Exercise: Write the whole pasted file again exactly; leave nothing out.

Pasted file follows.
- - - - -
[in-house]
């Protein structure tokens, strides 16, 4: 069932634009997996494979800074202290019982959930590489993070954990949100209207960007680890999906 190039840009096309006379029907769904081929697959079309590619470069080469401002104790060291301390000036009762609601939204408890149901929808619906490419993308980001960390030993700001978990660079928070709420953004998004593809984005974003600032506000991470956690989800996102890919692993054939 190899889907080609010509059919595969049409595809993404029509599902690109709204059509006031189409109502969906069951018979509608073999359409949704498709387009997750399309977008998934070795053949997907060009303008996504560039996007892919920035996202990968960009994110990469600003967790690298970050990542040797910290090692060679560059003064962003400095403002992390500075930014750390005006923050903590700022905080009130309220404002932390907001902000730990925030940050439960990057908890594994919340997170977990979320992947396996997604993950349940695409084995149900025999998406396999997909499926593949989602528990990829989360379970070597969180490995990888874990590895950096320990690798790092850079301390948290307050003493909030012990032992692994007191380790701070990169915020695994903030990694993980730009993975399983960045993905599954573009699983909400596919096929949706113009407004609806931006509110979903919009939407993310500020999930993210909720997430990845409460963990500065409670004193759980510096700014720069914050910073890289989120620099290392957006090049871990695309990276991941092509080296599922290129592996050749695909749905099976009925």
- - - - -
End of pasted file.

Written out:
[in-house]
């Protein structure tokens, strides 16, 4: 069932634009997996494979800074202290019982959930590489993070954990949100209207960007680890999906 190039840009096309006379029907769904081929697959079309590619470069080469401002104790060291301390000036009762609601939204408890149901929808619906490419993308980001960390030993700001978990660079928070709420953004998004593809984005974003600032506000991470956690989800996102890919692993054939 190899889907080609010509059919595969049409595809993404029509599902690109709204059509006031189409109502969906069951018979509608073999359409949704498709387009997750399309977008998934070795053949997907060009303008996504560039996007892919920035996202990968960009994110990469600003967790690298970050990542040797910290090692060679560059003064962003400095403002992390500075930014750390005006923050903590700022905080009130309220404002932390907001902000730990925030940050439960990057908890594994919340997170977990979320992947396996997604993950349940695409084995149900025999998406396999997909499926593949989602528990990829989360379970070597969180490995990888874990590895950096320990690798790092850079301390948290307050003493909030012990032992692994007191380790701070990169915020695994903030990694993980730009993975399983960045993905599954573009699983909400596919096929949706113009407004609806931006509110979903919009939407993310500020999930993210909720997430990845409460963990500065409670004193759980510096700014720069914050910073890289989120620099290392957006090049871990695309990276991941092509080296599922290129592996050749695909749905099976009925």